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Virtus.Pro, The Return of the CIS Powerhouse

Photo: By Helena Kristiansson for ESL

Virtus.Pro, The Return of the CIS Powerhouse

The CIS region has been one of the most important regions in Dota 2 history. They were the region from which Na`Vi emerged and the first three Internationals had a Na`Vi team in the finals. It was the golden age of Na`Vi’s Dota 2 history and so when fans spam “Na`Vi is back!” it is both a meme and a desperate hope that Na`Vi really are back, that they can reach that glory age again. It never happened and it never looked like it would until an organization and a leader teamed up. Virtus.Pro and Alexei “Solo” Berezin forged a team from the chaos of the CIS region and have created a team that is the worthy successor of what Na`Vi once was, a CIS powerhouse that has dominated the world.

 

To understand how incredible this accomplishment is, we have to first understand Dota 2. Dota 2 is a game where we have seen plenty of pub stars rise up throughout the years. They all have incredible mechanical skill and at least have an understanding of what they need to do in their own role. However, why is it that we have never almost never seen five pubstars make a team and then go on a deep run into a tournament?

 

The answer is because that Dota 2 is an incredibly deep game. It takes more than MMR to make a team and that is why we have always seen star players have to team up with incredible in-game leaders to get results. Dota 2 is a game that has success follow the all-time great leaders rather than the all-time great talents. It is no mystery to me why Peter “PPD” Dager has had more big tournament achievements than Artour “Arteezy” Babaev despite the latter being one of the all time great players.

 

So when Clement “Puppey” Ivanov and Kuro “KuroKy” Takhasomi left Na`Vi, there were no great in-game leaders left. Instead what we had were a bunch of talented players that played musical chairs with their rosters. You could get the odd upset, you could get a team have a decent to good run of form, but you could never get a world title team without someone that leader.

 

The CEO of Virtus.Pro, Anton “Sneg” Cherepennikov, ranted about this in the middle of 2016. In a post he talked about the various problems including the lack of a leader, the lack of professionalism, and the army of pubstars that knew how to play, but not to win.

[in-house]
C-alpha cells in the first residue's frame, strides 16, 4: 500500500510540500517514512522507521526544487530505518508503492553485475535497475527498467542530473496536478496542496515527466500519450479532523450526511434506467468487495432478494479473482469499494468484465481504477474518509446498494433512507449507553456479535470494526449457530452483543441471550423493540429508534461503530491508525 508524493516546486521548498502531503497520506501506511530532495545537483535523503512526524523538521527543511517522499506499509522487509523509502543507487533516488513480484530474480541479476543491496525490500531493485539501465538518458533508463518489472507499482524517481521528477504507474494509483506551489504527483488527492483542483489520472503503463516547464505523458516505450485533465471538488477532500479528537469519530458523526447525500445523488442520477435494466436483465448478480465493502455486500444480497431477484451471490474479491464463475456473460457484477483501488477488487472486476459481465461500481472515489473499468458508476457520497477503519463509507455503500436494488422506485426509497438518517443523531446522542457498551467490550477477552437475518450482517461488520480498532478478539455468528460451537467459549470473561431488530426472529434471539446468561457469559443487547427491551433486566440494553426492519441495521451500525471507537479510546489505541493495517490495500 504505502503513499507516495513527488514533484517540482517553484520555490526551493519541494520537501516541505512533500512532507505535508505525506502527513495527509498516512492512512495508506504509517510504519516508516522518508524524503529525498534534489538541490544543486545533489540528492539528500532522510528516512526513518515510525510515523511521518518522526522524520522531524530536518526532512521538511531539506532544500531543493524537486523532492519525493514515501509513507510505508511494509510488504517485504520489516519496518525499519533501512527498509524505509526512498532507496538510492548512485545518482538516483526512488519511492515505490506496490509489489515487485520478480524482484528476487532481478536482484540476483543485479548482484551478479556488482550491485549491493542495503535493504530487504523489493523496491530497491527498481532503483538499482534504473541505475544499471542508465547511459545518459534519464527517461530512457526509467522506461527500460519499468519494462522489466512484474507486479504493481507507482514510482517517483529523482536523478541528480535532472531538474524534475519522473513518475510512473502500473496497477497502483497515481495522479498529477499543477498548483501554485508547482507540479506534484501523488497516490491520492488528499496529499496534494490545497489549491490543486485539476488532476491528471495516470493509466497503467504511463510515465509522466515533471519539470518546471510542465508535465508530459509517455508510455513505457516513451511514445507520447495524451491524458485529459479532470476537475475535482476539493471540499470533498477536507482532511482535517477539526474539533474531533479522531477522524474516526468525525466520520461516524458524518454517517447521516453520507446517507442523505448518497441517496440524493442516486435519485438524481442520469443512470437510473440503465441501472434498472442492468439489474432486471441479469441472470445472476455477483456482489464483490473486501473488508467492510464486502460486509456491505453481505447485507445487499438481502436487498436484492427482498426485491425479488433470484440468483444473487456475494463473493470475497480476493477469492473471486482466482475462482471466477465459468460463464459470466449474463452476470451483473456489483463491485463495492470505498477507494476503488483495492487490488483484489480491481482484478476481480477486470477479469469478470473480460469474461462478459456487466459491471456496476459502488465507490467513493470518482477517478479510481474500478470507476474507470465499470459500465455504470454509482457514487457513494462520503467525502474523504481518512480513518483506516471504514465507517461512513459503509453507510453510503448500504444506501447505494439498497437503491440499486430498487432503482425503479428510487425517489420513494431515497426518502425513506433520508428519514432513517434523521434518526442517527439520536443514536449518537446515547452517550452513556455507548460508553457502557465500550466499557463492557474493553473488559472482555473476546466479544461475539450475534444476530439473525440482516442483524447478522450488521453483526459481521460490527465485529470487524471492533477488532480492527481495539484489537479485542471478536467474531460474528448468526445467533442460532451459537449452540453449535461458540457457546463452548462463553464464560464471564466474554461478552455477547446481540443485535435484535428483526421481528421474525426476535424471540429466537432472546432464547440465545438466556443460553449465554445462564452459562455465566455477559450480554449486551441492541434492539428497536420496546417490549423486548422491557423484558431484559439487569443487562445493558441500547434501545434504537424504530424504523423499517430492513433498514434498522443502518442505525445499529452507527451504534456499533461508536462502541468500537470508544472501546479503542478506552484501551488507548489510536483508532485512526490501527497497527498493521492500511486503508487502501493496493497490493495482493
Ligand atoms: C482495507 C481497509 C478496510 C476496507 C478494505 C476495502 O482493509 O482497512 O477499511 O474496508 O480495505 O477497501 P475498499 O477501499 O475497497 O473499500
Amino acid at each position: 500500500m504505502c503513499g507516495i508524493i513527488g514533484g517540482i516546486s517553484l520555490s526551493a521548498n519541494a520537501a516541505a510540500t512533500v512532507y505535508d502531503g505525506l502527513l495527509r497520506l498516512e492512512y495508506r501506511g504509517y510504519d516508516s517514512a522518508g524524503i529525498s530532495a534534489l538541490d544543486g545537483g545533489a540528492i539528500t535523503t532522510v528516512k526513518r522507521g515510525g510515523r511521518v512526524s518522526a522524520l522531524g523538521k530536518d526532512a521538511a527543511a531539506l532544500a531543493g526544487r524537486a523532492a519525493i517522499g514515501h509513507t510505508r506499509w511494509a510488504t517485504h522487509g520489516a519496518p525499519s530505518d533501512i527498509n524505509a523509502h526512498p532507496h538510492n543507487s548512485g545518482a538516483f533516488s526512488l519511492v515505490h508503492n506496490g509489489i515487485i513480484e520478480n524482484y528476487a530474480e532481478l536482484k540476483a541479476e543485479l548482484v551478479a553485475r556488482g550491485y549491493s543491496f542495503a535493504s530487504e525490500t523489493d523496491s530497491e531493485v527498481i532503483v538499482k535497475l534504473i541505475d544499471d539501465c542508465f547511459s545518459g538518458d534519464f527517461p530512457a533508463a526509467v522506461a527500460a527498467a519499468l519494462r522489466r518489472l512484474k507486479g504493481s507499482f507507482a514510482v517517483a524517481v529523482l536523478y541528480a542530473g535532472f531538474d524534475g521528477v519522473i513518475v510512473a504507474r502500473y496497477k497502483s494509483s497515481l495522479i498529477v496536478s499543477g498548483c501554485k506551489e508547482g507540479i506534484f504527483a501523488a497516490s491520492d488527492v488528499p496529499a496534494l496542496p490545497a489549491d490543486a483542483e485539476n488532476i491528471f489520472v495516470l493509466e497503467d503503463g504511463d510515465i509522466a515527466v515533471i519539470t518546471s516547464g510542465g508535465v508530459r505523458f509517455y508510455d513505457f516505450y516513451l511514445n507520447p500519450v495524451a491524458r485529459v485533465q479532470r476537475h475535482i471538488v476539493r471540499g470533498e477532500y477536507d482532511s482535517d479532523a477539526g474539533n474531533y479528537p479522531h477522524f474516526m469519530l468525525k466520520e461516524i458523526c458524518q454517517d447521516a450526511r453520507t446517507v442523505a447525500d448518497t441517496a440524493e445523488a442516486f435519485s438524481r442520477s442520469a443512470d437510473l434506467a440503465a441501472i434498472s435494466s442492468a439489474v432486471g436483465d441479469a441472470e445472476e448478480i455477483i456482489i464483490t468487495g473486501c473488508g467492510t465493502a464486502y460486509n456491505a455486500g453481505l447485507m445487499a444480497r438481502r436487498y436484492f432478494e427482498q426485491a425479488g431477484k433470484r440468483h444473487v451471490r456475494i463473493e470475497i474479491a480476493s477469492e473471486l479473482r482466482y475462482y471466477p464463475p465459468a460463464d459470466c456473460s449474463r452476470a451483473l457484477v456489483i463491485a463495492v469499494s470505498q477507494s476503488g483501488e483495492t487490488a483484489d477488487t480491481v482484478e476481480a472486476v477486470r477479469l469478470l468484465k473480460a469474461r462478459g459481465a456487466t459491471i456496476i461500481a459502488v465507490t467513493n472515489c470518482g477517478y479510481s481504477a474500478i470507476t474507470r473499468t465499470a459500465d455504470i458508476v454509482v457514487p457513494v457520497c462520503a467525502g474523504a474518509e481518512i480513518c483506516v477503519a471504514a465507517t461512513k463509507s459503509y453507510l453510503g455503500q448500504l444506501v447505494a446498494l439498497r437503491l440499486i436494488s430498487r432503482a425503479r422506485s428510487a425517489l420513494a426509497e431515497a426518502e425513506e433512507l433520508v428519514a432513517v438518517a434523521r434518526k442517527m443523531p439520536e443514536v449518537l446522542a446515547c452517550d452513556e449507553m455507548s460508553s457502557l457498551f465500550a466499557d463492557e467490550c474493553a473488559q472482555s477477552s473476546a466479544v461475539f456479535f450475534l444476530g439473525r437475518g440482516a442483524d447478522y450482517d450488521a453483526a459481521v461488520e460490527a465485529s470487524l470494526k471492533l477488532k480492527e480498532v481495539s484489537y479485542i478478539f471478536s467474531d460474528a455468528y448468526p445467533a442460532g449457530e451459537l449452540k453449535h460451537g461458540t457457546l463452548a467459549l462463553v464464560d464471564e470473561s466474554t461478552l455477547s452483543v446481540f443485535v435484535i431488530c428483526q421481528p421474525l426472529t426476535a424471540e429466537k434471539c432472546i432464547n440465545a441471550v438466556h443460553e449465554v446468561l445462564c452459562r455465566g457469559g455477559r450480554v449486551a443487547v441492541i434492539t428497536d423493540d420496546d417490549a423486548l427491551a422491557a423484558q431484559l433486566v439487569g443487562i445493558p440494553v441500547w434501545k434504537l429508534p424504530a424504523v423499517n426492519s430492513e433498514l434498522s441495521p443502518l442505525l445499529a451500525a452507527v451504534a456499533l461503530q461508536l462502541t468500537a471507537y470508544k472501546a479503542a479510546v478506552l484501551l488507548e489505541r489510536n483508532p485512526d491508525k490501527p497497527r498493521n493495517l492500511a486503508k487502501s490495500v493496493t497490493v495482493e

“I think the biggest problem with the CIS is that there are no captains. No leaders.” – Solo in an interview with Cybersport

 

This was when Solo entered the scene. Virtus.Pro took their time building the roster and eventually settled on Solo becoming the leader and the other players of the roster included: Roman “RAMZES666” Kushnarev, Vladimir “No[o]ne” Minenko, Pavel “9pasha” Khvastunov, and Ilya “Lil” Ilyuk. From the chaos that was the CIS region, they formed together under the leadership of solo. Later on in 2017, Ivan “Artstyle” Antonov joined the team as a coach.

 

This was the birth of the new CIS powerhouse. It was a team filled with talents, much like other CIS teams that have been built before. But unlike before, Virtus.Pro had made sure that everyone saw eye to eye on how they played and the expectations of the management. Solo was as old school as it got, a veteran player that had been in the scene for a long time. The rest of the players were young up-and-coming talents. They hadn’t harnessed their abilities to a world class, but the potential was there. It would take a leader the likes of which the CIS hadn’t seen since Puppey had left to get them there and Solo turned out to be that leader.

 

The results in the qualifiers quickly came in as they became the most dominant team in the CIS region. Soon after they followed it up with a victory at the Summit 6 and made themselves one of the most feared teams in the world in 2017. They played an incredible series at the Kiev Major 2017 against OG where they barely lost 2-3 and at The International 7, played one of the best series ever against Liquid in the 5th-6th qualifying match and despite their placement at that tournament, it could have been argued that they were the second best team there.

 

As a team they played with that classic CIS aggression, but now it had a purpose. Now they could use it and fulfill map intermediary objectives with their pickoffs, pressure, and teamfights. It was a sight to behold and it felt like when they reached their peak, nobody could stop them. However they were unable to break through at that point. After TI7, they were a top 3 team along with Liquid and Secret in the months after. However, this was a team that had greater ambitions than being just one of the best teams, they wanted to be the best.

 

In the final roster lock of the season, they kicked out Lil to get Vladimir “RodjER” Nikogosyan. It seemed to both be an internal decision relating to personality conflicts as well as an in-game decision. RodjER looked incredible on Na`Vi and the heroes he specialized in was what Virtus.Pro needed to take them over the edge. It was not an amiable split as the drama slipped into the public sphere only ending when Solo came in. It speaks volumes that Lil for all of his cockiness and ego bowed and deferred to Solo when he said it was enough.

 

After RodjER joined they won back-to-back Major victories in the DPC and got top four in two more. They have been the best team across the DPC circuit with multiple tournament victories and top placings. They are new CIS powerhouse and have come to uphold that legacy that Na`Vi started long ago. Of a dominant CIS team in the Dota 2 world. The one that everyone looks to to uphold the pride and legacy of the CIS region. Now they go to The International in search of Dota 2’s greatest trophy, the Aegis.

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